“Where You Happen to Be: poems,” by Leonore Hildebrandt

Leaves Surface Like Skin,” by Michelle Menting

A National Endowment for the Arts survey turned up a curious development recently. The preliminary figures of their 2017 Survey of Public Participation in the Arts indicate that since 2012, Americans are reading poetry in significantly increasing numbers.

That’s weird.

For as long as I can remember thinking about this, going back about 50 years, poets, professors and others have groused about the negligible audience for poetry. Why they think more people should be reading poetry is a different topic. But I can tell you one disconcerting example in which a graduate student in creative writing one day told me, without shame, that he did not understand poetry, did not like poetry, and did everything in his power to avoid reading poetry. He read mostly fiction. I remember thinking: This is like a basketball player saying he avoids handling the ball.

So with antipathy toward poetry even in the English department, it seems weird for the NEA to discover a rise in poetry-reading rates. The study found that while the percentage of adults reading books of any kind decreased by about 2 percent between 2012 and 2017, the percentage of adults reading poetry increased by 5 percent, from 6.7 to 11.7 percent. That’s still down from 12.1 percent in 2002. But in a different statistical light, the rate of increase from 2012 to 2017 was 76 percent. And while poetry reading increased to one extent or another in all the study’s categories, such as age, gender, race, income and education level, the share of 18-24-year-olds reading poetry more than doubled.


Weird, but encouraging among those of us who sense aesthetic, moral, spiritual, and other kinds of practical value in poetry. Are young people finally developing methods of crumbling the mind-numbing barriers erected by computer screens and allowing through the innate forces of language? Discovering that you get more out of a well-written poem than most Instagram images, even if, like my grad student friend, you don’t know what it is?

Anyway, to crack open the door a little wider, maybe, let me mention two more of the many collections I’ve received this year.

Deerbrook Editions in Cumberland brought out Leonore Hildebrandt’s third book, “Where You Happen to Be.” The Harrington resident is quietly one of Maine’s most meticulous writers, as evidenced in “The Next Unknown” and “The Work at Hand.”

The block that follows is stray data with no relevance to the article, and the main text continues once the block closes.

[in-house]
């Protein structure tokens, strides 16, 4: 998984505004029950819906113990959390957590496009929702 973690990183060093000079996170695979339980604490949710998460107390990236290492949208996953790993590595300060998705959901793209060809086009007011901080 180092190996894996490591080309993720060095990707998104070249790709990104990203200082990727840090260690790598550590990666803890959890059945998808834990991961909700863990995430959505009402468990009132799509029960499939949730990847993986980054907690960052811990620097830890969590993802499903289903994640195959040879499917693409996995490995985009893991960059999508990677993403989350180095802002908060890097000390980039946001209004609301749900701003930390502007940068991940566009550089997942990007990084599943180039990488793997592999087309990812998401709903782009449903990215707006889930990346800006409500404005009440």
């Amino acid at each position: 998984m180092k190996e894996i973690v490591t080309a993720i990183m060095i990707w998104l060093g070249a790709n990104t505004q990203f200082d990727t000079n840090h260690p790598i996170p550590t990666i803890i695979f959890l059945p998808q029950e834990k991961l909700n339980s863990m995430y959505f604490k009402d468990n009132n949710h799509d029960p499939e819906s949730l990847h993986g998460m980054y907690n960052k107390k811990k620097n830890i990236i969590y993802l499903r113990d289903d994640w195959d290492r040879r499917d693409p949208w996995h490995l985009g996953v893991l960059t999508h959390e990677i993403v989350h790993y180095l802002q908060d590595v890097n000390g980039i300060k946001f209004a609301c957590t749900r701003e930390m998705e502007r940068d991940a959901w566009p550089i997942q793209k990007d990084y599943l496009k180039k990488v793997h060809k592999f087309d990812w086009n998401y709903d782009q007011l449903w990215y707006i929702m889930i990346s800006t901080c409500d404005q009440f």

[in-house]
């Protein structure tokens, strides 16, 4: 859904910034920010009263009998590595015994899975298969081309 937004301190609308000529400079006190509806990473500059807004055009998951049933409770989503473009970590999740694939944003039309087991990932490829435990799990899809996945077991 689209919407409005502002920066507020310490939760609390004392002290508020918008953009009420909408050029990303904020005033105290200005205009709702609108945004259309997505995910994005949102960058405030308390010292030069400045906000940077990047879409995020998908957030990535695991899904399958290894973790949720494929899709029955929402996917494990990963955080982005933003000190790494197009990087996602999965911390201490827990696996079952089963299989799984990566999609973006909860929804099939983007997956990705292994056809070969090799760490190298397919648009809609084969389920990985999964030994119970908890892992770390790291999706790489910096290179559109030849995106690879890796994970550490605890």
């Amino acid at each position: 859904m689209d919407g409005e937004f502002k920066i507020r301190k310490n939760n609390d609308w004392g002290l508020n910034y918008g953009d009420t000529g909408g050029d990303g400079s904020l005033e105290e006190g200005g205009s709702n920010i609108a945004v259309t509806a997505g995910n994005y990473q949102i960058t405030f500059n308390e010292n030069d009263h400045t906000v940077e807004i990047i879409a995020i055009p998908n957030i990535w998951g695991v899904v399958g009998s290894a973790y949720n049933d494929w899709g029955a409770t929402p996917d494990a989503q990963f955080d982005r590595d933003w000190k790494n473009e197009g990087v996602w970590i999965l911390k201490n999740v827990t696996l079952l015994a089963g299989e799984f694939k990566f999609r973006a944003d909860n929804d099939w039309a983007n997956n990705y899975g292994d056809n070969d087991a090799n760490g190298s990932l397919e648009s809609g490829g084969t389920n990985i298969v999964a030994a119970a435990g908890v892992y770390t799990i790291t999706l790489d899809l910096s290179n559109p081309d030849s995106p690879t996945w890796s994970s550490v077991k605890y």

In the new book she kind of ups the ante on poetic precision by focusing attention on the difficulties of knowing and describing where you are, physically and psychically, at any given point in space-time. Early poems suggest the importance of locations within range of home. In “After Learning”: “I ran to the margins bordering north / where the land ends and the sea ends. / In the quiet, I could hear my own heartbeat.”

In the second section, locations are measured in spatial geometries of the Southwest: “If Earth is divided / into latitudes and longitudes / you still find a place to sit” among boulders, lizards and sun. The point, oversimplified, is that the “location” of who and where you are is difficult to pin down; language helps, but imperfectly. Hence the absorbing effort to perfect the poems.

Hildebrandt, a native of Hamburg, Germany, teaches at the University of Maine and is an editor for Beloit Poetry Journal.


Down the coast, the Belfast Free Library has displayed copies of Michelle Menting’s first full poetry collection, “Leaves Surface Like Skin.” The poems here treat, variously and together, the natural world, the interpersonal, the strange relationships between past and present, and the ways language intercedes, interferes and interplays in those experiences. The tone is generally reflective, and frequently dreamlike. Many of the poems turn into slow-rolling boils of images that fit together sometimes seamlessly, sometimes sort of cubistically. “Springs Eternal” moves intuitively from “northerner,” snow, shovel, garage, mudroom and galoshes to rodent burrows, chill, and finally waking up “hungover / from a party you never did crash.” A few pages earlier, “On Learning It’s the Midwestern Weather That Makes Us All Crazy” runs through a welter of zigzag imagery, from rain, maple syrup, manholes in Chicago, pigs on bicycles, drunkenness and Starbucks, to “We drive our car to the pedestrian mall.”

In “On Lake Halfsestina” — the place name rolling together the poet’s preoccupations with nature and language, it seems — one line may capture the entire collection’s core sensibility: “We wonder: who out there knows what tranquility feels like?” Wondering is a kind of bewilderment alongside the literal question. Odd angles of multidimensional questioning and the elusiveness of tranquility seem to lurk underneath practically every poem in the book.

With this collection, Menting, who works in the Belfast library and teaches at the University of Southern Maine, throws a native upper midwesterner’s hat into Maine’s poetic ring. Further broadening a growing audience, it is to be hoped.

Off Radar takes note of poetry and books with Maine connections the first Thursday of each month. Contact Dana Wilde at universe@dwildepress.net.

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